New Orleans: A Testing Ground for Global Change
John McQuaid researched and wrote about how U.S. government agencies are ill-prepared to deal with rapid environmental changes in the 21st century. Below, McQuaid explains how his project examined New Orleans as a case study to reflect on the larger implications for this country:
New Orleans is in a unique geographical predicament, located on sinking marshlands exposed to hurricanes and storm surges. That makes protecting the city a major engineering and political challenge—one that America has already failed at once. Some skeptics question whether it's too late for New Orleans, whether it may simply not be worth the tens of billions of dollars and decades of effort needed to rebuild and fortify the city.
However, I think this view is exactly upside down. New Orleans is just a symptom, a warning bell, of broader problems we face in an era of rapid environmental changes. The physical surroundings of the Mississippi Delta change noticeably year-to-year, as the marshes erode and the land sinks. A hurricane can radically rework them in a day. This is unusual, to be sure, but actually a foreshadowing of the changes that the world will have to wrestle with in the coming decades as temperatures warm, sea levels rise, and ecosystems are dramatically altered.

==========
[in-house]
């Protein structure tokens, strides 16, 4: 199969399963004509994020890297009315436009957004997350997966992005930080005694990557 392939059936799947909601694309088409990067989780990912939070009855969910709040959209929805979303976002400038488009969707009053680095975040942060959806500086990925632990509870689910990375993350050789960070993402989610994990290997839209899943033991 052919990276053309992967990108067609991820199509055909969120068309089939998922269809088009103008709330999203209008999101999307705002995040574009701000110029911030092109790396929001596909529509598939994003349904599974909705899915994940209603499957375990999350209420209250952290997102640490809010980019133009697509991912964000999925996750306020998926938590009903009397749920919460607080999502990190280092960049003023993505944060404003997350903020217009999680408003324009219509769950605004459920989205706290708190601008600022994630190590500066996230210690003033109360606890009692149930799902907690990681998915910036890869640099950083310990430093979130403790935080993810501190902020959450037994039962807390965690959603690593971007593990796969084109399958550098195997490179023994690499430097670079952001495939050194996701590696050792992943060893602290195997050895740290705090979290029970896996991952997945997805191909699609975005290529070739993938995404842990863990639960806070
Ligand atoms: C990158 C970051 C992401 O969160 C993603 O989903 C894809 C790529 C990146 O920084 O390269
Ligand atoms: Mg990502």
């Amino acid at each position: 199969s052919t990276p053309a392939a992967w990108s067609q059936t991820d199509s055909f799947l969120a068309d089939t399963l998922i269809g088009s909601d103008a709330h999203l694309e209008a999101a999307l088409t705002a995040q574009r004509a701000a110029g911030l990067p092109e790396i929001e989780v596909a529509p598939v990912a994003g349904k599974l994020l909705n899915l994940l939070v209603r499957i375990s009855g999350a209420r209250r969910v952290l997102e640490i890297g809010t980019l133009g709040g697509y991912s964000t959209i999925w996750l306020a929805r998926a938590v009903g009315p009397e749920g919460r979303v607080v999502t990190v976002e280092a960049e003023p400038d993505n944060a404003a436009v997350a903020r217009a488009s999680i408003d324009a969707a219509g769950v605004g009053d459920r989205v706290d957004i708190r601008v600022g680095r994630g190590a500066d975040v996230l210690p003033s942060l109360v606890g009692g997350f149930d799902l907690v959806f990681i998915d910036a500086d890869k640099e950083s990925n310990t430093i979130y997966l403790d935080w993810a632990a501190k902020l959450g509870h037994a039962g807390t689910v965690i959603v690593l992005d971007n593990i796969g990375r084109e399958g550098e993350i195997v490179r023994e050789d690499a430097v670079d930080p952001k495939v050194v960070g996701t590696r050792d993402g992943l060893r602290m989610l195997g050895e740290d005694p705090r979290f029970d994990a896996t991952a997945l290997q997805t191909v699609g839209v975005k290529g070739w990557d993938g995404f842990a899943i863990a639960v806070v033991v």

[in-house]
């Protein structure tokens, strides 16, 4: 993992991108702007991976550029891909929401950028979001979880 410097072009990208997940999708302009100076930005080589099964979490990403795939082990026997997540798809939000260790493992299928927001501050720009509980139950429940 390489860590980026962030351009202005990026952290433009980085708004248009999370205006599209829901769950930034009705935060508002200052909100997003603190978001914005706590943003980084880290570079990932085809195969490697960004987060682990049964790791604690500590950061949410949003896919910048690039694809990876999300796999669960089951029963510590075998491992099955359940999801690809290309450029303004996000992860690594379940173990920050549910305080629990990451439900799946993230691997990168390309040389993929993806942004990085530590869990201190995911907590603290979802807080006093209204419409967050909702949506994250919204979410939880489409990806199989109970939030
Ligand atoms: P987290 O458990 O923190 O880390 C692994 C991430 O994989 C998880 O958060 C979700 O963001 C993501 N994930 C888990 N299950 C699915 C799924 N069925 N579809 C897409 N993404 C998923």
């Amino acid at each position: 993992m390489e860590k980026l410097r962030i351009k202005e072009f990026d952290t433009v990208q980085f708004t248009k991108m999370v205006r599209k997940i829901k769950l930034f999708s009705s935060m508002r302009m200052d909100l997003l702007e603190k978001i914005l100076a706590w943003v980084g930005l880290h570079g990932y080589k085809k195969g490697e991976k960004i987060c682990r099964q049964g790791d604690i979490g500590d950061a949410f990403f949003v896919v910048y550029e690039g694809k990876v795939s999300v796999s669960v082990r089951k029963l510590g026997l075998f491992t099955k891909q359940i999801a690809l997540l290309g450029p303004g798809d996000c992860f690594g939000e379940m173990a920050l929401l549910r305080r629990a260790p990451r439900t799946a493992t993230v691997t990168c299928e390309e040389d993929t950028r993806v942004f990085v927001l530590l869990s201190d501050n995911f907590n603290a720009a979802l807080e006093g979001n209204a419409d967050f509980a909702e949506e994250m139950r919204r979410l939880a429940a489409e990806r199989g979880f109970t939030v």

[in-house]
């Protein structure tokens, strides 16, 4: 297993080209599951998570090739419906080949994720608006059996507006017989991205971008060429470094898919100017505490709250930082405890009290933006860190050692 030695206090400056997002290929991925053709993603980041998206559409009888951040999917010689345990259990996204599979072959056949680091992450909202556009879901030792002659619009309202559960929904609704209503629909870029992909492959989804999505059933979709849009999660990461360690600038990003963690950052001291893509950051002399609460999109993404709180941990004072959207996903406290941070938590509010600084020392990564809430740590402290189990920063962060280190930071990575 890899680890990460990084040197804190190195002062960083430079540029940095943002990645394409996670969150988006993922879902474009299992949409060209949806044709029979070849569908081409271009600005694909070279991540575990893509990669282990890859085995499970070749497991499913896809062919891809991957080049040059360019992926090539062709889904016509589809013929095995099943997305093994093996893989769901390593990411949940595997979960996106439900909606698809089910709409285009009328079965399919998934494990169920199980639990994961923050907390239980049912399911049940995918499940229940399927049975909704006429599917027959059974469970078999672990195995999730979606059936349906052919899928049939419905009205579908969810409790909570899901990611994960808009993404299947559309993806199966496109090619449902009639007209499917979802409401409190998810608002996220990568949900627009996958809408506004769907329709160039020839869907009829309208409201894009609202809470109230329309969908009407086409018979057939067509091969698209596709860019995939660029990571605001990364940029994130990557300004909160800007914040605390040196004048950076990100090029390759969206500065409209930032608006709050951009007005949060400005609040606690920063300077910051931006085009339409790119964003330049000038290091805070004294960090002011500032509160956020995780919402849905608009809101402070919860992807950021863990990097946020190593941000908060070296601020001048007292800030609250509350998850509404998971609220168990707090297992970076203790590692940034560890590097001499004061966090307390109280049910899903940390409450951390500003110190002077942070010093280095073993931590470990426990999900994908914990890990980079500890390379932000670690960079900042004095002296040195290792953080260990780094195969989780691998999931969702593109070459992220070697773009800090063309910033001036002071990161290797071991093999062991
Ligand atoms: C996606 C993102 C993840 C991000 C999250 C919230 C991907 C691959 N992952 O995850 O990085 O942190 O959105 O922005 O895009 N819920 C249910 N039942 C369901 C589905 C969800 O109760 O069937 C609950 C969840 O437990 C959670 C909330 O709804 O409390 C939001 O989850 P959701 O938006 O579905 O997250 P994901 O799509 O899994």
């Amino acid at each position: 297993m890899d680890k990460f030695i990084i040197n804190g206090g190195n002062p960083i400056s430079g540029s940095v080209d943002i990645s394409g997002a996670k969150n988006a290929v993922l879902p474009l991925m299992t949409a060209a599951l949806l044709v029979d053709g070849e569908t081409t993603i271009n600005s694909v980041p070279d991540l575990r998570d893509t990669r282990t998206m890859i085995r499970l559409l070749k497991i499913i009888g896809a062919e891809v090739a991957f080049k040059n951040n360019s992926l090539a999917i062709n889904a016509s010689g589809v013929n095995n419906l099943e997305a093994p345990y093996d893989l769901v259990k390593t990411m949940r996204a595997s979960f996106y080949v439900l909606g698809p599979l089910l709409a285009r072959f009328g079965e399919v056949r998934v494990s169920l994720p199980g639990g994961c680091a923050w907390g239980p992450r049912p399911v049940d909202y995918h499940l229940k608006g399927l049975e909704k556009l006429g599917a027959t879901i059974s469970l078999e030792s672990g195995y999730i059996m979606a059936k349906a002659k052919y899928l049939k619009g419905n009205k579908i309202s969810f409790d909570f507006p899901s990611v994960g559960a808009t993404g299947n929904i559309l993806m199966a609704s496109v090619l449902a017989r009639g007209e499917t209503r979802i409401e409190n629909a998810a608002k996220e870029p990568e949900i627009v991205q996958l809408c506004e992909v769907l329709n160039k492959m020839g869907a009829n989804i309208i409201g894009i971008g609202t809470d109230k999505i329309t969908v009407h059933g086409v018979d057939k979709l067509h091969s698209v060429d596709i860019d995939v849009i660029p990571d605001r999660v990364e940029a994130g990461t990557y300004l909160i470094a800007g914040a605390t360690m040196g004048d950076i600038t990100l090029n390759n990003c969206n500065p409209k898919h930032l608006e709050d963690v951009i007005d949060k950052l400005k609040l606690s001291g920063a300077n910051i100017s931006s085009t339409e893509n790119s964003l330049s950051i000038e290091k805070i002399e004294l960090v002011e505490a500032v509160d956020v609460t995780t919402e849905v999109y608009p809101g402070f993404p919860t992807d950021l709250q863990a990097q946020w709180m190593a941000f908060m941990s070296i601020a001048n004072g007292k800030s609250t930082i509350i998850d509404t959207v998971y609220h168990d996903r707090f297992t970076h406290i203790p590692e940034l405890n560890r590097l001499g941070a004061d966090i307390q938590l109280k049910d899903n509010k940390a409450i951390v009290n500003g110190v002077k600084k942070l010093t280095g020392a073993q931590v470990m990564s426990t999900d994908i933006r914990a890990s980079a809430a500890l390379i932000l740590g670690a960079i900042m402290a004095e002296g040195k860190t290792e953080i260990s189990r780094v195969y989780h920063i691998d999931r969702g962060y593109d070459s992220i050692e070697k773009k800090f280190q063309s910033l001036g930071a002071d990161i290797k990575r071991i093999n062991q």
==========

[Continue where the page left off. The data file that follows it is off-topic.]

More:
New Orleans is thus an excellent laboratory for studying how our institutions handle such changes in the environment. So far, though, the experiment is not going very well, to say the least.
My articles and speeches have explored how government agencies, most notably Congress and the Army Corps of Engineers, are simply not set up to deal with New Orleans or the broader challenges of the 21st century.